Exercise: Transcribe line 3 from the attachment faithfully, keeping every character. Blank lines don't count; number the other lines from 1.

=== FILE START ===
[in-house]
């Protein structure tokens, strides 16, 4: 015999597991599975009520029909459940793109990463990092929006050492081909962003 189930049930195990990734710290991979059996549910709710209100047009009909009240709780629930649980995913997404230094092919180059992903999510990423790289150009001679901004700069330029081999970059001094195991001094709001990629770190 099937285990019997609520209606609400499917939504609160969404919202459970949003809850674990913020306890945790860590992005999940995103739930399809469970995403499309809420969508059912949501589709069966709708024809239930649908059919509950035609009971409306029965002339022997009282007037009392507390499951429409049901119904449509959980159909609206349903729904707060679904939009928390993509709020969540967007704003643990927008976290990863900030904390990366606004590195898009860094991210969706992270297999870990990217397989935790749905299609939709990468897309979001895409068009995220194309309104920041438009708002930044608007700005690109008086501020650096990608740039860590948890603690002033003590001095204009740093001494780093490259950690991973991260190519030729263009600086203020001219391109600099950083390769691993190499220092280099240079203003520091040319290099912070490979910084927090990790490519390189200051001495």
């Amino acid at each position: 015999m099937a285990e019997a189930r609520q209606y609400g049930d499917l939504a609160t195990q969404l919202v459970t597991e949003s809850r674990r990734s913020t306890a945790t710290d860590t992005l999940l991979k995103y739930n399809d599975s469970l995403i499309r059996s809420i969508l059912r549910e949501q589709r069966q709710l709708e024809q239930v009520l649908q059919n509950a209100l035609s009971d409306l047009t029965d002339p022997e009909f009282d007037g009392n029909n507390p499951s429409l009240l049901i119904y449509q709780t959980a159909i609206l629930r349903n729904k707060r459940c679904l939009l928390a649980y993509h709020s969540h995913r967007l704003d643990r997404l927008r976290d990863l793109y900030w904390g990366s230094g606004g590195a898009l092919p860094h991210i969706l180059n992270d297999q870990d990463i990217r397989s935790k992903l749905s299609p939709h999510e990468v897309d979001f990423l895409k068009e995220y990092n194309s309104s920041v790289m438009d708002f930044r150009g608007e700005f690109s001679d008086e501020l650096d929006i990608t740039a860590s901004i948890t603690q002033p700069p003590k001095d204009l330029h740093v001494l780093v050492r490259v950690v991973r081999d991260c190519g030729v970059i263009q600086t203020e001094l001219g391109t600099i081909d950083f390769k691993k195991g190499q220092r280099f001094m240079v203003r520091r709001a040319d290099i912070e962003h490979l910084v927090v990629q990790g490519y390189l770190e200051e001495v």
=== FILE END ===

């Amino acid at each position: 015999m099937a285990e019997a189930r609520q209606y609400g049930d499917l939504a609160t195990q969404l919202v459970t597991e949003s809850r674990r990734s913020t306890a945790t710290d860590t992005l999940l991979k995103y739930n399809d599975s469970l995403i499309r059996s809420i969508l059912r549910e949501q589709r069966q709710l709708e024809q239930v009520l649908q059919n509950a209100l035609s009971d409306l047009t029965d002339p022997e009909f009282d007037g009392n029909n507390p499951s429409l009240l049901i119904y449509q709780t959980a159909i609206l629930r349903n729904k707060r459940c679904l939009l928390a649980y993509h709020s969540h995913r967007l704003d643990r997404l927008r976290d990863l793109y900030w904390g990366s230094g606004g590195a898009l092919p860094h991210i969706l180059n992270d297999q870990d990463i990217r397989s935790k992903l749905s299609p939709h999510e990468v897309d979001f990423l895409k068009e995220y990092n194309s309104s920041v790289m438009d708002f930044r150009g608007e700005f690109s001679d008086e501020l650096d929006i990608t740039a860590s901004i948890t603690q002033p700069p003590k001095d204009l330029h740093v001494l780093v050492r490259v950690v991973r081999d991260c190519g030729v970059i263009q600086t203020e001094l001219g391109t600099i081909d950083f390769k691993k195991g190499q220092r280099f001094m240079v203003r520091r709001a040319d290099i912070e962003h490979l910084v927090v990629q990790g490519y390189l770190e200051e001495v």